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RSS teacher of the year visits South Africa thanks to Go Global NC

Mandela

Nancy Goodnight stands beside a statue of Nelson Mandela at Mandela Square in Johannesburg, South Africa. Photo courtesy of Nancy Goodnight

Nancy Goodnight stands beside a statue of Nelson Mandela at Mandela Square in Johannesburg, South Africa. Photo courtesy of Nancy Goodnight

SALISBURY — Nancy Goodnight knows education. After all, she is the current Rowan-Salisbury School System teacher of the year.

Still, a recent trip she took to South Africa with the 2016 Global Teachers program — the first time she’s traveled related to her teaching job — was eye-opening.

“I wish every teacher would get to experience something like this,” she said. 

Goodnight, who previously taught fifth grade at Millbridge Elementary School and has recently taken a new position with the district, was one of 26 teachers from across the state selected for the June 18-28 trip, which included stops in Johannesburg, Cape Town, and Durban.

Hosted by Go Global NC (formerly the Center for International Understanding), the Global Teachers program selects participants through a competitive application process. Its goal, a press release said, is to help educators “bring the world to their classrooms.”

Go Global NC has been providing international education programs for North Carolina teachers since the late 1990s. Goodnight said the organization spends about a year planning the trips and that last year’s trip was to Singapore. She said South Africa was chosen this year because a travel agent Go Global worked with was a native of South Africa and told the organization about it.

There were differences between the school environments in South Africa and North Carolina. Goodnight said in South Africa, they put more focus on the “whole child,” by having all the children participate in arts, sports and academics.

She said a big difference she noticed was that the children she saw were much more globally aware than the kids she works with in schools.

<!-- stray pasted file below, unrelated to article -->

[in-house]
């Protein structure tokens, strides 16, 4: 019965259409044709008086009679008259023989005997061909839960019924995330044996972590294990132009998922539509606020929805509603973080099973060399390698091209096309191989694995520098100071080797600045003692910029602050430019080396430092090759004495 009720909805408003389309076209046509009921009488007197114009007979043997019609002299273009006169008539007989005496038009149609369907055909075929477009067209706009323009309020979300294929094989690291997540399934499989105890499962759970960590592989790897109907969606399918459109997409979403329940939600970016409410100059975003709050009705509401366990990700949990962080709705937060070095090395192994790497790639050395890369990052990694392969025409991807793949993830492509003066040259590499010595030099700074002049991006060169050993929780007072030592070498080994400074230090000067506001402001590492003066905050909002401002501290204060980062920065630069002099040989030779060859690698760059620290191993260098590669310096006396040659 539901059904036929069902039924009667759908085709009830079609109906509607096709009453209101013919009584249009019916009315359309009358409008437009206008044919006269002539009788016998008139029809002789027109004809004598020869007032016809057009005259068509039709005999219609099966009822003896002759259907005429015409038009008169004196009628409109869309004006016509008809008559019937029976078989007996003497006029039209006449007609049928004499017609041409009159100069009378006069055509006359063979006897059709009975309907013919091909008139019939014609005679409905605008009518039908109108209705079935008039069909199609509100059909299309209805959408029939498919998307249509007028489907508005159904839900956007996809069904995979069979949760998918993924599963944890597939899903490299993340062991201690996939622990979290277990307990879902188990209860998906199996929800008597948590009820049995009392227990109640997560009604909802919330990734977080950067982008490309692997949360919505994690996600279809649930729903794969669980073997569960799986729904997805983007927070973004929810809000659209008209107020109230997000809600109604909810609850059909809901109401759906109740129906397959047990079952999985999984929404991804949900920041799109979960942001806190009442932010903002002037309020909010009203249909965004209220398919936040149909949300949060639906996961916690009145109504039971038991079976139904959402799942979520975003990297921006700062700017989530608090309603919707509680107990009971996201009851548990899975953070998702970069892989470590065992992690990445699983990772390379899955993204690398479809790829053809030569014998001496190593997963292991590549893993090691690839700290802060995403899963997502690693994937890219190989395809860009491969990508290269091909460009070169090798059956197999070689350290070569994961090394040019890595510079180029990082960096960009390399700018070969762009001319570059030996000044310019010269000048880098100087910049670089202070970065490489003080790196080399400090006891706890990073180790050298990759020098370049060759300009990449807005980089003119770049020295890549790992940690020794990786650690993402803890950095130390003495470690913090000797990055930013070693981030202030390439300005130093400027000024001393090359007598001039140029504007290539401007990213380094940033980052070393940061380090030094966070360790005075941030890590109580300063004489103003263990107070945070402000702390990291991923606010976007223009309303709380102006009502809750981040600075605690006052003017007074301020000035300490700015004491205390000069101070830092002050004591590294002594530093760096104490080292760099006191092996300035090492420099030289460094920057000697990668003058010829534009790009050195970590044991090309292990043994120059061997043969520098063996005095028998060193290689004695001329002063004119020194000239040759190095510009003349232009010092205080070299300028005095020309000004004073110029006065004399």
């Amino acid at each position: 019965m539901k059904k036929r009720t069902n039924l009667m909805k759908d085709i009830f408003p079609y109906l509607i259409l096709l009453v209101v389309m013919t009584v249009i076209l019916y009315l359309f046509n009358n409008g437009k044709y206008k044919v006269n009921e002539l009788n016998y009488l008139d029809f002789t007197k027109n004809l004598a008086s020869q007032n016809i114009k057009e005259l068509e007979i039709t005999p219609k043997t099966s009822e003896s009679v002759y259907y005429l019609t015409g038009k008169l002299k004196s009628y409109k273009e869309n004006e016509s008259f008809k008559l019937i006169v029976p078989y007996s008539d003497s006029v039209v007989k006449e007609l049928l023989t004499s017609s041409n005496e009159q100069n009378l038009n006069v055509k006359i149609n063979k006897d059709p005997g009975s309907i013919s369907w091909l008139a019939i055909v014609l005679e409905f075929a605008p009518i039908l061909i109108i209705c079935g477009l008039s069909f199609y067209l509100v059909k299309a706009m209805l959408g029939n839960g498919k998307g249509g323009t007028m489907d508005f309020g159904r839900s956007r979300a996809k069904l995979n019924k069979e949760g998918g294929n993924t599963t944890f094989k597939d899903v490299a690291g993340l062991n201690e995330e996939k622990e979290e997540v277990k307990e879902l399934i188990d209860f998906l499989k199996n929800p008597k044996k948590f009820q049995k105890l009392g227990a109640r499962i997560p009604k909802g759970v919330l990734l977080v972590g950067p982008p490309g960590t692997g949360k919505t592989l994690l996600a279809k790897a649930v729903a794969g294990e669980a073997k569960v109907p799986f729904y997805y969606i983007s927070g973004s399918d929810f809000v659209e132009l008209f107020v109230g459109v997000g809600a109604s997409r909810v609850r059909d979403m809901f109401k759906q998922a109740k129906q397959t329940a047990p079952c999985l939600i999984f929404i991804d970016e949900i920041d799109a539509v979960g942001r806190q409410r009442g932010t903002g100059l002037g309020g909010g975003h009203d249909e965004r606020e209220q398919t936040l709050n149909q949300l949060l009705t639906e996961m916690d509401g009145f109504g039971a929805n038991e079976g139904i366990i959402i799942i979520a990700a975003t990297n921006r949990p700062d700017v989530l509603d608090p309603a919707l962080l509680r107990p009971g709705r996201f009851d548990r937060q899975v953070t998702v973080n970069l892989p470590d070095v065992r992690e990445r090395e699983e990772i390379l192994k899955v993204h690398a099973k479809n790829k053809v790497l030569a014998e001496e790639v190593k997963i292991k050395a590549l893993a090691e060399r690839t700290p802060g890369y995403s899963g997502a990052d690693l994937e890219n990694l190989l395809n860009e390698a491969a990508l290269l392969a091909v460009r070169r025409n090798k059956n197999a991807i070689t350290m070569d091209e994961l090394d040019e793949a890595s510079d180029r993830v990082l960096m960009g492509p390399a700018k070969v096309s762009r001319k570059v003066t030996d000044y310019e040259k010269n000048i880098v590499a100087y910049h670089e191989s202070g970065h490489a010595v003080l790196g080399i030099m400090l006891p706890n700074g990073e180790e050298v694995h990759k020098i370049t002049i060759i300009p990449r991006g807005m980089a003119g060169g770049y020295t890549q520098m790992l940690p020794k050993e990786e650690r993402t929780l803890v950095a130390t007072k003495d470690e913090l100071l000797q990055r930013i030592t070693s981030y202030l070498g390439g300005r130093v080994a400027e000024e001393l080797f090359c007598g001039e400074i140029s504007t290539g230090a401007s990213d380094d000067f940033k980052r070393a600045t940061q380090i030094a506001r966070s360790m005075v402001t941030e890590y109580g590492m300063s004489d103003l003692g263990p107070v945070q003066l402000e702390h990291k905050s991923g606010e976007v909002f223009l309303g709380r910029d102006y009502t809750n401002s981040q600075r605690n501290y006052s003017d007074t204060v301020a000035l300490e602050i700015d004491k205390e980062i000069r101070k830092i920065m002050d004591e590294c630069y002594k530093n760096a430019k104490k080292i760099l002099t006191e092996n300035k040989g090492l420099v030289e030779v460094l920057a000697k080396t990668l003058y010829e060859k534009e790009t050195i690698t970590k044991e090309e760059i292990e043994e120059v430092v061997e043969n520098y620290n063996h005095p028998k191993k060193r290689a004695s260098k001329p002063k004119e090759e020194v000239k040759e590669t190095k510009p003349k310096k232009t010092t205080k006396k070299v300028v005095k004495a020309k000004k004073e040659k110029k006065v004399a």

“Our country could learn a lot from what they’re doing over there,” Goodnight said.

She said she used technology a lot while she was teaching at Millbridge and that another big difference she noticed in South Africa was a lack of technology. She said they seemed to have a “wait and see attitude” towards it, but still were interested to hear about it.

“It kind of felt like you were going back in time,” Goodnight said.

This trip was a once-in-a-lifetime experience for Goodnight, and she said it is one that she will always treasure.

Goodnight said a meeting will take place in October so all the teachers who went on the trip will be able to discuss it and share what they learned and how they will incorporate the experience it into their classrooms.

While on the trip, the group went shark diving, went on an African safari, visited the Apartheid Museum and spent time with students in different schools.

Goodnight said the more memorable parts of the trip for her were the shark diving and seeing the amount of respect students had for teachers and their elders.

Goodnight described her experience during one visit to a school. She said they walked into a large open courtyard area and as soon as the headmaster blew a whistle, the children lined up and immediately became quiet and still.

“Everywhere we went there was such respect and courtesy,” she said. Both private and public schools have a cost for attendance, she added, and the kids really understand why they are in school.

“We have got to put emphasis on education for a better future for all of us,” she said.

Allana Ansbro is a Salisbury Post intern and is a senior at UNC Asheville. 

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